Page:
0
$\begingroup$

I have a work project and am trying to wrap my head around the foundational aspects of the fluid dynamics before I attempt to take measurements. I want to have an idea of what to expect compared with the experimental results. I'm looking to measure the time to equilibrium.

I have two systems that move a fixed identical volume of air from side A to a vacuum on side B.

  • Air pressure and temperature will be the same for both systems.
  • We'll say atmospheric pressure and $70 F$ for side A.
  • Vacuum is $25 inHg$ and $70 F$ for side B.
  • Assume that the vacuum remains at $25 inHg$ and pumps are not variable.
  • Based on a previous project, I don't believe there is any choke to either system.

The plumbing of the two systems is different in pipe diameters but all the pipes are circular. Length is approximately the same as well as fittings and valves. If I assume no choke then is the time to equilibrium only affected by head loss? In this case the difference in velocity and hydraulic diameter? I'm not sure if I have enough info and/or assumptions to make the case for head loss being the only variable.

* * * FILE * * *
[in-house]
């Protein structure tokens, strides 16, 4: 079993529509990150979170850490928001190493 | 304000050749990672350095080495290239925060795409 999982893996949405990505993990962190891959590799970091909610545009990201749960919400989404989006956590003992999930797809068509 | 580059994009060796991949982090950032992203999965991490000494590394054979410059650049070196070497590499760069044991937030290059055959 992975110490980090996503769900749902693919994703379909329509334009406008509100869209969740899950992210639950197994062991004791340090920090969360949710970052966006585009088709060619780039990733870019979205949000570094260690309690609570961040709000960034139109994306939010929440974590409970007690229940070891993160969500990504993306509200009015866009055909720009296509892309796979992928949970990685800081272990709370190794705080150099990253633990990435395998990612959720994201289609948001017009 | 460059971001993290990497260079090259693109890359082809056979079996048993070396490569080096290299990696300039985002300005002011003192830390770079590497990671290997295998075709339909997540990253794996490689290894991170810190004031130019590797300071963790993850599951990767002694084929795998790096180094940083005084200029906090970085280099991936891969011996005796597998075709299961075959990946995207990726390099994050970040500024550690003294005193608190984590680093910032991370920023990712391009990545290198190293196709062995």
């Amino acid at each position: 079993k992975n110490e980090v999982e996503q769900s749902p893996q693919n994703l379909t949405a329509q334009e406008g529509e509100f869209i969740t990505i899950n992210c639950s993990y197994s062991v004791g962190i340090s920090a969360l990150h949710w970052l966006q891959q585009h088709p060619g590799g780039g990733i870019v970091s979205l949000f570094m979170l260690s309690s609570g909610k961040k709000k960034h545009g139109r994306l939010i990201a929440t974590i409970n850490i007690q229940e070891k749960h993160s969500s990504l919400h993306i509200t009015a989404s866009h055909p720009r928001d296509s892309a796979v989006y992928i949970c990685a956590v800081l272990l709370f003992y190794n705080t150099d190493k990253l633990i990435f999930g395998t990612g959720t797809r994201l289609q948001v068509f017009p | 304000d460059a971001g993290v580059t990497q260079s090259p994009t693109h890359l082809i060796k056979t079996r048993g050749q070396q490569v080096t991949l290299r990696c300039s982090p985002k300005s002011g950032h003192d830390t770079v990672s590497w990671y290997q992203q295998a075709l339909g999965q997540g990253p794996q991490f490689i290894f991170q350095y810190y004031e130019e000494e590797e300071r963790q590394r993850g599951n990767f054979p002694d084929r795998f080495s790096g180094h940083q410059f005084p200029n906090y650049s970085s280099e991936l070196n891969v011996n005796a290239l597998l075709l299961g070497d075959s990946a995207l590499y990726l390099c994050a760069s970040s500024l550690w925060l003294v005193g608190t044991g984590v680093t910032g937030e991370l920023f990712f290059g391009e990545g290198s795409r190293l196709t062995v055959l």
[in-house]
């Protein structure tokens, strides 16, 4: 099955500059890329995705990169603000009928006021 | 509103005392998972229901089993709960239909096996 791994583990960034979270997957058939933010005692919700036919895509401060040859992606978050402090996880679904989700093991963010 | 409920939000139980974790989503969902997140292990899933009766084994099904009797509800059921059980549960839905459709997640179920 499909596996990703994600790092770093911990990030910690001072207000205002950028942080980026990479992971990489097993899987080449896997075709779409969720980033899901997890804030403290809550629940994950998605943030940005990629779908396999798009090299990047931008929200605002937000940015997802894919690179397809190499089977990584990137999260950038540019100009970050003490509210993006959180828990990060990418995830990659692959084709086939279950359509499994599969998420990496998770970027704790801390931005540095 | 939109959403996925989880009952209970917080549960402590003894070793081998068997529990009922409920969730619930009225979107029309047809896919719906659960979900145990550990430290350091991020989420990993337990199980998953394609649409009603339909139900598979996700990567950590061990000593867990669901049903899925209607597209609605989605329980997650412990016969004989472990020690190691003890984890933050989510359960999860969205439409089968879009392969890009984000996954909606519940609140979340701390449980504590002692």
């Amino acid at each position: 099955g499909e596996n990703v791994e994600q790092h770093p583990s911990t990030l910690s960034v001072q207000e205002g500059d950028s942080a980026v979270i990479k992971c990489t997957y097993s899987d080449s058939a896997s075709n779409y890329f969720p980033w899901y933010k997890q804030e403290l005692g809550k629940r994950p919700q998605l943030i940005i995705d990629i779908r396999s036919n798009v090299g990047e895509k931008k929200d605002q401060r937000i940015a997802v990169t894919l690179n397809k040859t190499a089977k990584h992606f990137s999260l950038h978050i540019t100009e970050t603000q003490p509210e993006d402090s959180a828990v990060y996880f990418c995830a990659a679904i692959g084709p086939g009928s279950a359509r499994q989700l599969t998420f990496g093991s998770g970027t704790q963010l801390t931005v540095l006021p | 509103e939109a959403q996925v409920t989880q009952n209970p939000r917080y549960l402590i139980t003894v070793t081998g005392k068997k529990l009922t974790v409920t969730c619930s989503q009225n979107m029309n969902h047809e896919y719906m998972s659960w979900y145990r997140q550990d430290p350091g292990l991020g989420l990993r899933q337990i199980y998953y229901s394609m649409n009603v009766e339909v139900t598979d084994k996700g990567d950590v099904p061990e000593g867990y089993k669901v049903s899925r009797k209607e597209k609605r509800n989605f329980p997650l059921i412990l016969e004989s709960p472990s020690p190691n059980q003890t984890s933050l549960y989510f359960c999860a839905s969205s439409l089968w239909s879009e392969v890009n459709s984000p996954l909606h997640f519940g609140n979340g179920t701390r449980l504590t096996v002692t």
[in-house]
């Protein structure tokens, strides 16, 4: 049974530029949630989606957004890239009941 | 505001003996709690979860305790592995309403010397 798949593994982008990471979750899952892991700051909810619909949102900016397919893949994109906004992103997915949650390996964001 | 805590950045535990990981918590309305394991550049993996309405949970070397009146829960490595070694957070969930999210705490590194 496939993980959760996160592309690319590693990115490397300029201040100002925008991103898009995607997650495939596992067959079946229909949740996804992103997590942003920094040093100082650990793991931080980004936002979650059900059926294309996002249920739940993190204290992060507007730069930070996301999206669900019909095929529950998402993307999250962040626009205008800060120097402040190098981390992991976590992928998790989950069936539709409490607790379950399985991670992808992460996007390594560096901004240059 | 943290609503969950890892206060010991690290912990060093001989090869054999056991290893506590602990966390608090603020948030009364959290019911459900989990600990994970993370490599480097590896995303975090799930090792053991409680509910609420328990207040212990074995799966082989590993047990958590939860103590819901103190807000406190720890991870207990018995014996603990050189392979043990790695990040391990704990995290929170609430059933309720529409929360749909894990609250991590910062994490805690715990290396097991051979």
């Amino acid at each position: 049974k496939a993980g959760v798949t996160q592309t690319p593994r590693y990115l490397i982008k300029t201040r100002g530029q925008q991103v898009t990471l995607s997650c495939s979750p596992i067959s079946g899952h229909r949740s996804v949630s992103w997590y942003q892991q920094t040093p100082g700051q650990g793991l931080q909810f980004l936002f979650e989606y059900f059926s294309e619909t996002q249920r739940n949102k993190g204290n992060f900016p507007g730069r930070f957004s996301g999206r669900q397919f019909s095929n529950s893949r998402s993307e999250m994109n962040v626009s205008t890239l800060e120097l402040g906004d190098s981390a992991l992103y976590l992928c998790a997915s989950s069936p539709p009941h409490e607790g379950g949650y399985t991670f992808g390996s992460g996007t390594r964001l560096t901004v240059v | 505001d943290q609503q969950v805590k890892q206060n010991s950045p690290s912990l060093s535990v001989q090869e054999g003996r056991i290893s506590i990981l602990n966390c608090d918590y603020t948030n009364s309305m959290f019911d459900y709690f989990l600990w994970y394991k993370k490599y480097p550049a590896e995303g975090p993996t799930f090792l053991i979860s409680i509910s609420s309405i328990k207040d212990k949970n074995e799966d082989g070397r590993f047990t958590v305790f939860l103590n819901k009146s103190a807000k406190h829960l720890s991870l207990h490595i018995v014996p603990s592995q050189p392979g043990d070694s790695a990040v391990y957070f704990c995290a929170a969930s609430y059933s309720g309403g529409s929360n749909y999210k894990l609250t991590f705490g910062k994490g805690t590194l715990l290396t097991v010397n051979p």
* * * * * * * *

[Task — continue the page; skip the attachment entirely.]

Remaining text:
Any insight would be greatly appreciated!

$\endgroup$
5
  • $\begingroup$ What do you mean by no choke? $\endgroup$ – Gert Mar 4 at 17:00
  • $\begingroup$ No choked flow. $\endgroup$ – UseitorLoseit Mar 4 at 17:25
  • $\begingroup$ What are the volumes of side "A" and side "B"? And note - it is improper to assume "no choke" when the pressure ratio between high pressure to low pressure is 2/1 or greater. In that case, unless you have a converging/diverging nozzle, there WILL be choked flow. $\endgroup$ – David White Mar 5 at 0:43
  • $\begingroup$ Standard vacuum practice texts have the relevant formulas for flow impedances of various bits. Comsol and similar tools have modules for vacuum performance. $\endgroup$ – Jon Custer Mar 5 at 3:25
  • $\begingroup$ The volume of side A is maybe 2 or 3 cubic feet at most. The volume of side B is very large. It is a system vacuum with 3 available pumps that can & do run simultaneously to maintain pressure. So equilibrium is theoretically at 25inHg vacuum. $\endgroup$ – UseitorLoseit Mar 5 at 14:10

Your Answer

By clicking “Post Your Answer”, you agree to our terms of service, privacy policy and cookie policy

Browse other questions tagged or ask your own question.